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Sunday, November 25, 2012

Go Back To Where You Came From

Today I was inspired. I am fed up with the federal government's position on immigration and asylum seekers. First they wanted to excise Australia from the migration zone and do all processing offshore, with some vague excuse that they wanted to save lives from being lost in the perilous journey on board unsafe boats. Now they want to issue refugees with non-working visas for up to five years and make them live off $200/week, when they could encourage them to learn English and integrate into the working community, where they'd be contributing huge amounts of tax to the economy.

Every time I read an article about these policies, I feel angry and ashamed to be Australian, particularly when I read the comments which are always ignorant, uneducated and narrow minded. People just do not seem to understand the realities of what asylum seekers and refugees are faced with, and I fear that they will pass these views to their children.

So today I was inspired to start mapping out a story for teenagers, about an Australia in the future that is turned on it's head. A story designed to make kids think critically and consider the implications of ignoring the direction our country is heading in.

Here is a taster of what has started to form in my head:

2042 was the year from hell. I’d often just sit and wistfully remember the Australia I once knew; the Australia we all remembered, the one we grew up in, was but a memory. We were the lucky country; our lands were supposed to be abounding in nature’s gifts of beauty, rich and rare. Despite the same old political debates about health, education and immigration policy, the swings between left and right were quite rhythmic and predictable. We felt secure. My future then, was without a flicker of doubt.

I was 14 years old when the New Progressives Party burst on the Australian political stage. Most people I knew, including my parents laughed at the irony of their name and never believed they’d come into power. They couldn’t have been less progressive if they tried: they made the old One Nation party seem tame. Their policies were so close to the White Australia Policy that it was alarming and it really seemed inconceivable to us all that we could possibly regress to that way of thinking - especially me, an awkward teenage boy with skin the colour of iced coffee milk.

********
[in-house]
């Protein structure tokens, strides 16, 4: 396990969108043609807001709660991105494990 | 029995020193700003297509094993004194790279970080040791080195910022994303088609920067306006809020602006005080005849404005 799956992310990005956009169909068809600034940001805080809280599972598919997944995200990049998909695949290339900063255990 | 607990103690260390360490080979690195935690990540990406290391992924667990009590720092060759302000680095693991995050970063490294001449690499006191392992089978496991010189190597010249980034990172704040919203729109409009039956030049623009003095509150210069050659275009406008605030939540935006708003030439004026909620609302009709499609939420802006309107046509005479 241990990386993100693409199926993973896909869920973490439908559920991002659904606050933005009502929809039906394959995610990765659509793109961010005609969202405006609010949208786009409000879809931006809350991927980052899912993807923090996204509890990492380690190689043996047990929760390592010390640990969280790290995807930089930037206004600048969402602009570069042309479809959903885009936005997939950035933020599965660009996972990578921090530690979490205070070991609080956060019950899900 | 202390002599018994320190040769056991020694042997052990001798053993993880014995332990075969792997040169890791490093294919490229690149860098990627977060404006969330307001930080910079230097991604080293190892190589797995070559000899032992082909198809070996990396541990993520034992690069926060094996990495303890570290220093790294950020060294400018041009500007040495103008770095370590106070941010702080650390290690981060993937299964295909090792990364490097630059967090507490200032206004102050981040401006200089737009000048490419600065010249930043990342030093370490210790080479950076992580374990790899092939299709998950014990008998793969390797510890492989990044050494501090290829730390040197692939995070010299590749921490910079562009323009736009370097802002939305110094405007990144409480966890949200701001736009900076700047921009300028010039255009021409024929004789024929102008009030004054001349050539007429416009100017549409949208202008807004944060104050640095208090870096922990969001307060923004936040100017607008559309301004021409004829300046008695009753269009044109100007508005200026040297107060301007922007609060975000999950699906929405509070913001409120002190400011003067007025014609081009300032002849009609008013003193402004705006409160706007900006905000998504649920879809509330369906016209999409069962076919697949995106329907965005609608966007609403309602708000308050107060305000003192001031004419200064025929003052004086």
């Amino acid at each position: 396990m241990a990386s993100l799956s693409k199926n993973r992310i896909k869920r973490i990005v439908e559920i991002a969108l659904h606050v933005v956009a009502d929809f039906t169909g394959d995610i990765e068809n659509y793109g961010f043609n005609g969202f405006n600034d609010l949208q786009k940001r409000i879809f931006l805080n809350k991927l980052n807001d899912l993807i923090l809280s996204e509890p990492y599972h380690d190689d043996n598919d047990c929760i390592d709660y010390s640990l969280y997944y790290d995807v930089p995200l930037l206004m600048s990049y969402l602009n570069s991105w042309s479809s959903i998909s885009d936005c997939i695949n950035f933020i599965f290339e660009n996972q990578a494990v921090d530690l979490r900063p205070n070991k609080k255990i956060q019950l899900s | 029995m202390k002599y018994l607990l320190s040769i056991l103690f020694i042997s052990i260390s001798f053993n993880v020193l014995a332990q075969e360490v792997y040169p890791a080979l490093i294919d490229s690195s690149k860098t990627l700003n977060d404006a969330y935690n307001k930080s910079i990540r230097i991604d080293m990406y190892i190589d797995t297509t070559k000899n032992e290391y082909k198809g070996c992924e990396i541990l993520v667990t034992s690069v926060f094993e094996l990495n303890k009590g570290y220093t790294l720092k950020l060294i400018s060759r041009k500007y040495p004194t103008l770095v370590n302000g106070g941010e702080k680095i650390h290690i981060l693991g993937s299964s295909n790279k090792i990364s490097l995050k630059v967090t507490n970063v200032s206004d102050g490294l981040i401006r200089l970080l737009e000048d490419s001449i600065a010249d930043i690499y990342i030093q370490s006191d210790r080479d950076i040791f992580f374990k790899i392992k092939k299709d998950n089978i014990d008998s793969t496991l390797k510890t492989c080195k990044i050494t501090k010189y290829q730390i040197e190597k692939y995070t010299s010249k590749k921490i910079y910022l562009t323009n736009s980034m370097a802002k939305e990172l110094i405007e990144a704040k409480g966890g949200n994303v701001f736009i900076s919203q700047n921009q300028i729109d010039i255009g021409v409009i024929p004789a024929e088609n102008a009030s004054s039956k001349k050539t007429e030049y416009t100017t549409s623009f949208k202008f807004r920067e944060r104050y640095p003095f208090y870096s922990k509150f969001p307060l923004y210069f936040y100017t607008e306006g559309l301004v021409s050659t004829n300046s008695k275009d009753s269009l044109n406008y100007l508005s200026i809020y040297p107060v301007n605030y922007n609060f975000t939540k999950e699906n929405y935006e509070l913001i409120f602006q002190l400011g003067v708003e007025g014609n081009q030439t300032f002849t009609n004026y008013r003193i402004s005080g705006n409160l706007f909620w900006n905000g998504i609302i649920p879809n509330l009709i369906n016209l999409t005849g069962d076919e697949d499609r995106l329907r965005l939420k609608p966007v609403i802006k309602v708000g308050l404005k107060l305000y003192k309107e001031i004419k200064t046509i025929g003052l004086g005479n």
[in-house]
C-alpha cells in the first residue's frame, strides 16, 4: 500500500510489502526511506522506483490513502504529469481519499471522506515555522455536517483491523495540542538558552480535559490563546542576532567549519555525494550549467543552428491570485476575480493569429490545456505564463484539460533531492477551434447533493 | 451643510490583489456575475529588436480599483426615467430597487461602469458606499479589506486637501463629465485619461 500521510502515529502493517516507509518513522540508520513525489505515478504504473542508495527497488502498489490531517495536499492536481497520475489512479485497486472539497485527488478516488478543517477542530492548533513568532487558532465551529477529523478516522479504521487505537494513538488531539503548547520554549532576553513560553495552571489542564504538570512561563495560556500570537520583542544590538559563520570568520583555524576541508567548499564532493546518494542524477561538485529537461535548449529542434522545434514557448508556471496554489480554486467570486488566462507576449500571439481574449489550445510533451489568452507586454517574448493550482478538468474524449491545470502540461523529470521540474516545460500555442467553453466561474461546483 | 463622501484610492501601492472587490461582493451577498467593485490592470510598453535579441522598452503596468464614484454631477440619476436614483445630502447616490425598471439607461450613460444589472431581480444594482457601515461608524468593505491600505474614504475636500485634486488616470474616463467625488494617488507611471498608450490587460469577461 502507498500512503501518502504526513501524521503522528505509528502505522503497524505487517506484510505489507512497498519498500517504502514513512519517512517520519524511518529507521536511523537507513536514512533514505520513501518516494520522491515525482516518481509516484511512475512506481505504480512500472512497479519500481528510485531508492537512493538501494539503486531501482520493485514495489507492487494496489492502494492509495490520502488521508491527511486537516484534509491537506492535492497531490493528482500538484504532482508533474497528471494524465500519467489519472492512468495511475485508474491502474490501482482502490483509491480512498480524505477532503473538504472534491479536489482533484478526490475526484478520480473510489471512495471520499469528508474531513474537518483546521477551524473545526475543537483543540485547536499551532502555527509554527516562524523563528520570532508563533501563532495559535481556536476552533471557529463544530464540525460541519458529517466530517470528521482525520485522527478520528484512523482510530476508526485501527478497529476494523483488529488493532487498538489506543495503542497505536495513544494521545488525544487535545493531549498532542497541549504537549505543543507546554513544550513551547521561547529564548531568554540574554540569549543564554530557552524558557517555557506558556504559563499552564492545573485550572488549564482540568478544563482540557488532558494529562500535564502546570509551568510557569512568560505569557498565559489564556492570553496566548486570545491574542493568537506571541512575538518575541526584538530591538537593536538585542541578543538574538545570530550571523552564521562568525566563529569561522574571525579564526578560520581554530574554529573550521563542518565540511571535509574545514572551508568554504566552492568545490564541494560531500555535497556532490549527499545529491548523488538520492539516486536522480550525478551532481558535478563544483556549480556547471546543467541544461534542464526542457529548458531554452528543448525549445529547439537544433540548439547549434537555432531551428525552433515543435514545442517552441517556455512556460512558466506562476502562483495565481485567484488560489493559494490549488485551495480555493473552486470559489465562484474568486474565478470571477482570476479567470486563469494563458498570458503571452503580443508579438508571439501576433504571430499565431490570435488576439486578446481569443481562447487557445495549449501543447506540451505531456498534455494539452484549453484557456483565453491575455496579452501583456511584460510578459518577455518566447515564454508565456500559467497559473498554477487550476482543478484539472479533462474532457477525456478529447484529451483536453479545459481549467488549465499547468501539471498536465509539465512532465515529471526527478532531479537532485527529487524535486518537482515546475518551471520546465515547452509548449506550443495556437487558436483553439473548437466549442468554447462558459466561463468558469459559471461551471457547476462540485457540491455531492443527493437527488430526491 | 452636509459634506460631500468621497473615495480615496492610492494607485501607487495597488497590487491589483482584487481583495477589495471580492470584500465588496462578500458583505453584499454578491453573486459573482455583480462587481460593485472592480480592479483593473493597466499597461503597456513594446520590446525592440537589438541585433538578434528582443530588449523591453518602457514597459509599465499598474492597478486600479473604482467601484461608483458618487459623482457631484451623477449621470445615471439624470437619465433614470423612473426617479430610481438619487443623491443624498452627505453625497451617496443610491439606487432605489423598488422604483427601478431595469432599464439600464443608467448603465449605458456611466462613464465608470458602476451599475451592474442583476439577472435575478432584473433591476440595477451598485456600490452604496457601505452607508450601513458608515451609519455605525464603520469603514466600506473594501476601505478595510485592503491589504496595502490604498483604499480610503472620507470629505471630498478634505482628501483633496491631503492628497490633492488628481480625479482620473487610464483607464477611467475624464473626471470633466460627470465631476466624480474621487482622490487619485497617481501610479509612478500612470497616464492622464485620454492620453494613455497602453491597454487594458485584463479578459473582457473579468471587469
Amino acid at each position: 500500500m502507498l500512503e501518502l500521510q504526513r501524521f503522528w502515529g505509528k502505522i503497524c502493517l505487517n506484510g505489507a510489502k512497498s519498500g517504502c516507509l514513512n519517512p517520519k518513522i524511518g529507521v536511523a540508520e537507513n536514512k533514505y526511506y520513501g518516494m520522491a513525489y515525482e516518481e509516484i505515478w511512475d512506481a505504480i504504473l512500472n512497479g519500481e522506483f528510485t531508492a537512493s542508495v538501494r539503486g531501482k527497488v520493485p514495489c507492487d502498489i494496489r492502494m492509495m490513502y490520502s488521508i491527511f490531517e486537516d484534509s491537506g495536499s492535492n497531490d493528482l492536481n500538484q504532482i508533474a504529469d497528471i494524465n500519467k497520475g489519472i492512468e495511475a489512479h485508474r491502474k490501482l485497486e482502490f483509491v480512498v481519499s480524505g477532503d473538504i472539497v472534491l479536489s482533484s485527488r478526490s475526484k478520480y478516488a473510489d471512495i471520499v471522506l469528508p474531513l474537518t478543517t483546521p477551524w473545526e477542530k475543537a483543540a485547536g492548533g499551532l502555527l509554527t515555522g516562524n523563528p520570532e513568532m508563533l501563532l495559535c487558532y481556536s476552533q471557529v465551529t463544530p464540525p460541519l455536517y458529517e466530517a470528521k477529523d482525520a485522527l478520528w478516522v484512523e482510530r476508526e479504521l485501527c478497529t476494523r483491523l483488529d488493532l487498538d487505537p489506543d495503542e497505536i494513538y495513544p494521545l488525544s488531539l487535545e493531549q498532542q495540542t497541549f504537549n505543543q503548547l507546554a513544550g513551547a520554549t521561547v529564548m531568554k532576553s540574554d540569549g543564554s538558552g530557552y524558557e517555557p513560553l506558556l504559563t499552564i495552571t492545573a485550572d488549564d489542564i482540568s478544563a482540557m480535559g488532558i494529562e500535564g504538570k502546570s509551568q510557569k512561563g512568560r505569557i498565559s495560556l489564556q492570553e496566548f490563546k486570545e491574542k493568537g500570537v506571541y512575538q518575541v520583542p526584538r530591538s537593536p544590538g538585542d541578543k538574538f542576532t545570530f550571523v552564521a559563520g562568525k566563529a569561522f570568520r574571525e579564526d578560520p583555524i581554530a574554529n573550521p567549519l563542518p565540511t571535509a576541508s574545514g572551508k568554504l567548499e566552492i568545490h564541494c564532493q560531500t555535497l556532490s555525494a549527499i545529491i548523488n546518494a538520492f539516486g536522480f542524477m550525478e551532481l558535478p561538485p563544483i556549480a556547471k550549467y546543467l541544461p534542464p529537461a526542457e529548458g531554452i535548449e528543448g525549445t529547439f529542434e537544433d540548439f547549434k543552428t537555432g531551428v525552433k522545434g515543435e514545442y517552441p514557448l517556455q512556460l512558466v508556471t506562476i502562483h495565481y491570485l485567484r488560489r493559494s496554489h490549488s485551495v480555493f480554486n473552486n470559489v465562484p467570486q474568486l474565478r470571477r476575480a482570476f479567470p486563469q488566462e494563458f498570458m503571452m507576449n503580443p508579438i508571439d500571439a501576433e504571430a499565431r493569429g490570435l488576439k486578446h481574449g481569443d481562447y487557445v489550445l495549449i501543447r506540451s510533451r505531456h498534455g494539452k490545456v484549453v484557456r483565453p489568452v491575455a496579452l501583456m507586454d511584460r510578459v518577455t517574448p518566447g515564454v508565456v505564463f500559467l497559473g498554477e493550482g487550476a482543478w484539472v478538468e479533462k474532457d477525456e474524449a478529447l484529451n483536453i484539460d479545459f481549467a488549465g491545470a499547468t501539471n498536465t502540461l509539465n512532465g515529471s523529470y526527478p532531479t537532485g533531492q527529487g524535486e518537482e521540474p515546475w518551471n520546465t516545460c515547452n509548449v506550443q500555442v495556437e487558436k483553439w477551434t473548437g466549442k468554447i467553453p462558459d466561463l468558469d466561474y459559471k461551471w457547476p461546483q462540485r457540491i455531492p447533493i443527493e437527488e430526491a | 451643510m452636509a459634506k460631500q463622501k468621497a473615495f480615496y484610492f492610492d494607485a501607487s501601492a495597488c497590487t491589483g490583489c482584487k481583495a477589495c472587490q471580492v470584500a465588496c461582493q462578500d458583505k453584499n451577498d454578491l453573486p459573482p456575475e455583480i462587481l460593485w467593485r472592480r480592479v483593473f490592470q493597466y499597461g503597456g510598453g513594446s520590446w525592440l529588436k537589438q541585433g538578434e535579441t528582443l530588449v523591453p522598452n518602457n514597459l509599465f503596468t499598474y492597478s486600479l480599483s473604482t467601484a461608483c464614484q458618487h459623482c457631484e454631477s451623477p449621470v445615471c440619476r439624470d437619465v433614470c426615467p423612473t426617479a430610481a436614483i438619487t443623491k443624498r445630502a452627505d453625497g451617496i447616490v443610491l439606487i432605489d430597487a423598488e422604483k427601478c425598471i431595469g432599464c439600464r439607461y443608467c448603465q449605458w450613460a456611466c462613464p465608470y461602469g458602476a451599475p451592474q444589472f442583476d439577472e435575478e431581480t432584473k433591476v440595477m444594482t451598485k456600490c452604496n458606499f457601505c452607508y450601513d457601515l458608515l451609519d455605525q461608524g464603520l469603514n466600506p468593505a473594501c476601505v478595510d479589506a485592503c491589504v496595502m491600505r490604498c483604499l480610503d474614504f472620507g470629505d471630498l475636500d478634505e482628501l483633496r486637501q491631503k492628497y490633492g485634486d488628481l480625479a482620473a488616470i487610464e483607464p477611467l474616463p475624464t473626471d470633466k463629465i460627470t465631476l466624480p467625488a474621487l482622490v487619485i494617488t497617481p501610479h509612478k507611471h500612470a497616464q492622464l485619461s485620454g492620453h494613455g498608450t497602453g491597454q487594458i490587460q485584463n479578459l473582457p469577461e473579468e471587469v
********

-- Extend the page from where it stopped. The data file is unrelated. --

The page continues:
My parents came to Australia in 2023 from Afghanistan. They fled in terror as their war torn country fell apart again. The Taliban had instated a new leader and their surge to power left many families either destitute or dead. My Hazara parents did the only thing they could to survive and sold everything they had to board a rickety boat in Java, Indonesia. They believed with every last drop of hope they had, that Australia would offer them a safe and secure future. They were amongst the last to be taken in by this so called lucky country. I was born in 2025 and my parents did everything they could to give me the childhood and the opportunities they had missed out on.

While racism was a problem in Australia, I had a great childhood and felt I had everything to hope for. I wanted to be Veterinarian and hoped to get into Sydney University when I graduated high school. In 2039, everything changed and I was no longer the boisterous young man I once was. That year, the Prime Minister was assassinated and a by-election was held. Voting was no longer compulsory, and as a result many Australians, despondent with the political climate, failed to vote. Our worst nightmare was realised when on August 28th 2039, the New Progressives won 74 per cent of the seats in the House of Representatives. It was the biggest landslide victory this country has ever seen.

After the election victory, there was a sudden spate of violent riots and shootings, and people began protesting the racist government policy that was flooding the media. Soon people began disappearing. Anyone who didn’t fit the government’s ideal of Australian was facing real danger and many went underground to protect themselves. Within months, we had become the war torn country my family had given up everything to escape all those years ago. Our family, together with two other Afghan families eventually had to follow suit and go underground as well. There were refugee camps in PNG to the west of Port Moresby, but most knew that these would lead to certain death. Some sold their belongings to try to penetrate the borders of New Zealand, but were soon deported to PNG for offshore processing. New Zealand’s Foreign Affairs minister, Willis Leary had given a statement that they felt that the rise in Australian asylum seekers was a cause for concern and that he did not want to compromise New Zealand’s national security by processing onshore. Australia had become a volatile nation and nobody wanted to show hospitality to the country who had excised itself from the migration zone to keep “boat people” out. Some said Australia was facing the ultimate karma. Where did that leave me? I was facing a future as certain as the one my parents had back in Afghanistan, and I knew I couldn’t just stand by and do nothing. 2042 was set to be the worst year yet, and I just couldn't watch. I had to fight to save what was once a beacon of hope for the people I loved most.

Would you read this story? What do you think of the federal government's latest policy proposal?


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